One Old Room
The history of the room is a mystery. It is grand in proportion but simple in its detailing. The scale suggests the space has been more than just a domestic space, it's hard to unravel as the building has suffered from various adaptations over time. The spaces as found were lazily divided, so that the generous shell did not appear spacious internally, as it should have. There is a large bay window to the north and two tall sashes to the south. The priority was to return the space to a single room. What is then built within this room is personal, contemporary, functional and carefully placed.
Inevitable to a floor plan of such depth was an interior room without a window to the outside. The bathroom at the centre of the plan has high glazing to the adjacent rooms. A series of new joinery items form rooms rather than walls, they are always clearly new and sit within the larger old space. The ceiling height in the bathroom is lowered and the new walls have a datum set above door glazing, this contrasts with the masonry walls which are left as hard plaster. There is a language of assembly expressed in all new detailing: glass, ply and veneer wall panels sit over and under each other with expressed joints and edges. The kitchen is a hybrid furniture piece made from standard carcasses and aluminium machine parts.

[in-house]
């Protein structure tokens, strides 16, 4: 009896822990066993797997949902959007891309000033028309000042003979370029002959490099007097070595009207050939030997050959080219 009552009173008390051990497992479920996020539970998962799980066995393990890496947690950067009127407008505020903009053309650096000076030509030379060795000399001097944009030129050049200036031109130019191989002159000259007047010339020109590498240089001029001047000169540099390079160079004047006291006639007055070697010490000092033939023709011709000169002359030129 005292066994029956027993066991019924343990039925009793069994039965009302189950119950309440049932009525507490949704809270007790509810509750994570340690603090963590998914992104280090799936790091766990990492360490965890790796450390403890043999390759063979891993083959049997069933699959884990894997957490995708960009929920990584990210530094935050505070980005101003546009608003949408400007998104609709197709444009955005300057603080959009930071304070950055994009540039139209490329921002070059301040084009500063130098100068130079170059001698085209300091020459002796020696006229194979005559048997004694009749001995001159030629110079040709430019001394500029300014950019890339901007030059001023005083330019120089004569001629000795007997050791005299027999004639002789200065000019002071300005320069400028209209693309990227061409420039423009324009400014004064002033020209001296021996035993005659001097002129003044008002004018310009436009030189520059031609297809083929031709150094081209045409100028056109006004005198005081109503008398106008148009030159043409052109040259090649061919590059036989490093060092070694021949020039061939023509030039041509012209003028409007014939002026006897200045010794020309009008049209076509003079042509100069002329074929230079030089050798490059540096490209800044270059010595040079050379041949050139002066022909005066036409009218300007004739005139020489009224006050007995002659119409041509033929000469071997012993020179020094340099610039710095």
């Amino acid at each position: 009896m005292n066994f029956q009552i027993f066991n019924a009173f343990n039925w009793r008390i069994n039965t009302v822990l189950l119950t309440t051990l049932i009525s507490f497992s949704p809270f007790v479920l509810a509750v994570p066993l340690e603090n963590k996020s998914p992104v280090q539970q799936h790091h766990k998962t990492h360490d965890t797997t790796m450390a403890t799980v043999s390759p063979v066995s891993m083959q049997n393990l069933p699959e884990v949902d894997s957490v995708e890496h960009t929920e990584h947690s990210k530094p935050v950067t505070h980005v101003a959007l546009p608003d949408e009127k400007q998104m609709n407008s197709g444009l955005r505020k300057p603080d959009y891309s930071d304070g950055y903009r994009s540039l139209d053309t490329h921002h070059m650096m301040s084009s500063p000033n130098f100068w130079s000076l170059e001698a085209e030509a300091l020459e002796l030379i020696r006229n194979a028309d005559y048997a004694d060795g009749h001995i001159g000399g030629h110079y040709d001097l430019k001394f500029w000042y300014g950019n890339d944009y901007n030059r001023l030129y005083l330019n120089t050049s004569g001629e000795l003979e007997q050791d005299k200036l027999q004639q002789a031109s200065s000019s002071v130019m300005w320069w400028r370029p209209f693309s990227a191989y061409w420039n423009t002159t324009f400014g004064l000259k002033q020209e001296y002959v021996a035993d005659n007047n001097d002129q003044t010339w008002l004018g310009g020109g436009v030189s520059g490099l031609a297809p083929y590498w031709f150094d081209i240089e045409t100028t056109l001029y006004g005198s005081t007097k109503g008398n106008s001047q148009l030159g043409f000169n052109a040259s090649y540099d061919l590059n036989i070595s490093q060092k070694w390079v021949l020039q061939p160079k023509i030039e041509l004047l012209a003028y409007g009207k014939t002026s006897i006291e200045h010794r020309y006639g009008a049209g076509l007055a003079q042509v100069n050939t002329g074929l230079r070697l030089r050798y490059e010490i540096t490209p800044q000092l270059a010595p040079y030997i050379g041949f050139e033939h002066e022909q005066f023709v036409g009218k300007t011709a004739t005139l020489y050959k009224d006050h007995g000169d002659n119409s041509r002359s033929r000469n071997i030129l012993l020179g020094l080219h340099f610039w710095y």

Much of the effort in this job has been about resisting the urge to build two bedrooms and two bathrooms. There has been endless debate about what ‘the market’ would desire with the assumption being more rooms and more baths. We concentrated our efforts on improving the full well proportioned rooms with the knowledge that there is value in the quality and heritage of a property beyond the equation of square meterage..
The resulting room is easy to understand and generous to live in.
The client, in this case a talented designer and product engineer, has constructed the bulk of the work himself with furniture-like precision. The facade remains a grand old pile of bricks.